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jb1970, I am probably one of the hardest folks to teach to ski I reckon and I can recommend the Easiski treatment for it! Certainly I am a slow learner as fear of loss of control holds me back far too readily. You'll probably have seen reports of the recent trip to LDA and there's the blog I wrote too.

I have a terrible habit of hunting out ideal turning ground, occasionally reaching the edge of the piste and realising I have left it too late! In my Easiski lessons we worked on a lot of different exercises that addressed different issues one at a time. I find the indoor snowdomes here aren't ideal practice ground for me as the top is steep enough to stop me being relaxed about what I am doing and the bottom, shallower section is frustratingly short and often narrow. In LDA there was ample opportunity to use gentle slopes for extended practice. I grew to really love the Petites Cretes; it's graded green but has a huge variety of terrain within it.

You ask how to initiate a turn and someone mentioned that indicators would be handy - well funny that, cos one most useful technique that has helped me a huge amount starts with essentially indicating with my arm that I am going to turn! Actually the purpose is anything but indicating, but linking it to the concept of doing so helps get the right arm involved. The purpose is to extend the arm/shoulder forwards and slightly across the body in order to aid weight transfer to what will be the outside ski of the new turn and to prevent the natural desire to retreat one's body into the safety of the hillside (which actually weights the wrong ski and makes things worse). BTW I find it confusing to talk about uphill/downhill ski in turns - when you turn you're tracing part of a circle and one side of your body's on the outside the other is on the inside of that circle.

Other exercises that helped me personally involved
- traversing and whilst doing so playing with ankle/knee flex at different rates and feeling the difference in stability/grip (I had skied almost 100% stiff legged before this)
- extending the leg which is becoming the new outside one on starting to turn and then "sinking" into the boot on passing the point of facing directly downhill.
- traversing and briefly (very briefly in my case) lifting and replacing the uphill ski
- traversing and experimenting with gently rolling my knees towards the slope and back again to find out how that altered my course
- turning and keeping on turning until I stopped (convincing myself to trust the skis to do so)
- skiing turns in a small valley in the middle of the Petites Cretes; this allowed the speed to build up as I knew that I was headed uphill each side and so there was no danger of not slowing down! I found the first "whoosh" traumatic, but then discovered it was FUN and I became more willing to experience a bit more speed generally! This led to Easiski reporting somewhere on here that I had been seen skiing really quite FAST - something some SHs would have had difficulty imagining.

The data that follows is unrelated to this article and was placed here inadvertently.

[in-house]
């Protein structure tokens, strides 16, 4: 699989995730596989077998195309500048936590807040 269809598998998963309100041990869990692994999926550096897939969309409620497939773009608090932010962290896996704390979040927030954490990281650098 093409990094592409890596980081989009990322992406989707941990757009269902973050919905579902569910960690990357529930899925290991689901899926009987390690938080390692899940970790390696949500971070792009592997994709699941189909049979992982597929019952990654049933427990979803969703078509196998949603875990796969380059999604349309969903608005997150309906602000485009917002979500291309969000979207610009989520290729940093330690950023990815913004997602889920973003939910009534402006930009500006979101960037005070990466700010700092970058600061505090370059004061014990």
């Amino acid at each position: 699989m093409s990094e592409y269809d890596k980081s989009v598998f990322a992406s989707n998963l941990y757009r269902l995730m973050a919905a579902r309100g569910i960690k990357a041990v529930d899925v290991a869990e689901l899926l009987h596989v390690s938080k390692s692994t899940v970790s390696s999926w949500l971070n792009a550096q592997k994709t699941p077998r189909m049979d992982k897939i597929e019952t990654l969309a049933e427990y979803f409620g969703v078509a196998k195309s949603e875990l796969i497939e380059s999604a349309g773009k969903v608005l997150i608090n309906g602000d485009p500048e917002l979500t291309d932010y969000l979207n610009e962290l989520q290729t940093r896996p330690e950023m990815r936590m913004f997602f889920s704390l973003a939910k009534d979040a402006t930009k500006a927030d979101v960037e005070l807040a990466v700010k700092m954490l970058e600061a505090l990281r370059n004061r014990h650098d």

- learning to do parallel stops (something I had NEVER achieved before) and some forward diagonal sideslipping
- developing a more relaxed "gliding plough" that was narrower but more effective and less tiring


Last edited by You need to Login to know who's really who. on Mon 30-03-09 14:50; edited 1 time in total
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Yoda wrote:
At risk of annoying the cuss-filter here, but does anyone dare mention short swings these days (especially those self confessed "linking turns is no problem but I have to do a big traverse to kill speed" types) ? Laughing


Is there a difference between short swings and short radius turns? I kind of have it in mind that the swings bit involves some sort of heel push to get the skis around quickly (remnant of old-style skiing on long, skinny skis). Might be wrong though, and it's just the terminology which doesn't get used much rather than a technique which shaped skis have made a bit redundant.
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Butterfly wrote:
... (I find it confusing to talk about uphill/downhill - when you turn you're tracing part of a circle and one side of your body's on the outside the other is on the inside of that circle) ...
A good observation. I also find the uphill/downhill terminology very confusing, both as a teacher and a learner.
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rob@rar, well I've never actually been sure what a "short swing" is, since various demos are usually subtly different Laughing I remember Ali Ross saying he'd had years of "discussions" with BASI about short swings. afaik it shouldn't involve a heel push (object being to still rotate the skis around their centres rather than the tips) but there may be a "scrape" event at the end of each one to form a platform for the next.
Fit young short-swingers can go backwards up the hill whilst facing down it - that enough speed control for anyone?
But how else to control speed on steep narrow slopes without excessive side slipping? lots of linked short radius turns as you say.
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Not being able to control speed or make the next turn on steeps is often linked to being in the backseat.
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jb1970, The two things I think of when initating a new turn are;

1. shift weight to new outside/downhill ski and simultaeneously
2. move hips downhill and fowards, accross the skis and down the falline

These two are followed immediatly by telling myself NOT TO LEAN BACK and concentraing on driving the edge of the ski into the snow.

Works for me (sometimes rolling eyes )